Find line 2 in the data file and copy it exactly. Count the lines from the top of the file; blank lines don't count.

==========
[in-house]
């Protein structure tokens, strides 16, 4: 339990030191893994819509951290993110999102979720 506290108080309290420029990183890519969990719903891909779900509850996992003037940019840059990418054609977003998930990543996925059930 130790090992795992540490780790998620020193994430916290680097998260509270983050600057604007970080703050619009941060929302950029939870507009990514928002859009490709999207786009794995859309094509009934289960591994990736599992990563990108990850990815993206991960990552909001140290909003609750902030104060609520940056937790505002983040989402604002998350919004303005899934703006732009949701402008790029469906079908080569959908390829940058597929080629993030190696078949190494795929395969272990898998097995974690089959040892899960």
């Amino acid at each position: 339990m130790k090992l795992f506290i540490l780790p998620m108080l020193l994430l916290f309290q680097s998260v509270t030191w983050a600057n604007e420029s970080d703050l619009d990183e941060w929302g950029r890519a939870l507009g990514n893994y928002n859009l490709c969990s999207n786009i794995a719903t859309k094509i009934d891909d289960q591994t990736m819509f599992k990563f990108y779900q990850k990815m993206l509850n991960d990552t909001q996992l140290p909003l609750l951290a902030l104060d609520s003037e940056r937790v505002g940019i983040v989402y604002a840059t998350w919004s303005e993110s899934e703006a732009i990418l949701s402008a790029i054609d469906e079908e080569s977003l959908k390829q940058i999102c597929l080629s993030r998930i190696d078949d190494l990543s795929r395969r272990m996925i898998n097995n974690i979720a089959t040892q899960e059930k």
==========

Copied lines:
């Protein structure tokens, strides 16, 4: 339990030191893994819509951290993110999102979720 506290108080309290420029990183890519969990719903891909779900509850996992003037940019840059990418054609977003998930990543996925059930 130790090992795992540490780790998620020193994430916290680097998260509270983050600057604007970080703050619009941060929302950029939870507009990514928002859009490709999207786009794995859309094509009934289960591994990736599992990563990108990850990815993206991960990552909001140290909003609750902030104060609520940056937790505002983040989402604002998350919004303005899934703006732009949701402008790029469906079908080569959908390829940058597929080629993030190696078949190494795929395969272990898998097995974690089959040892899960």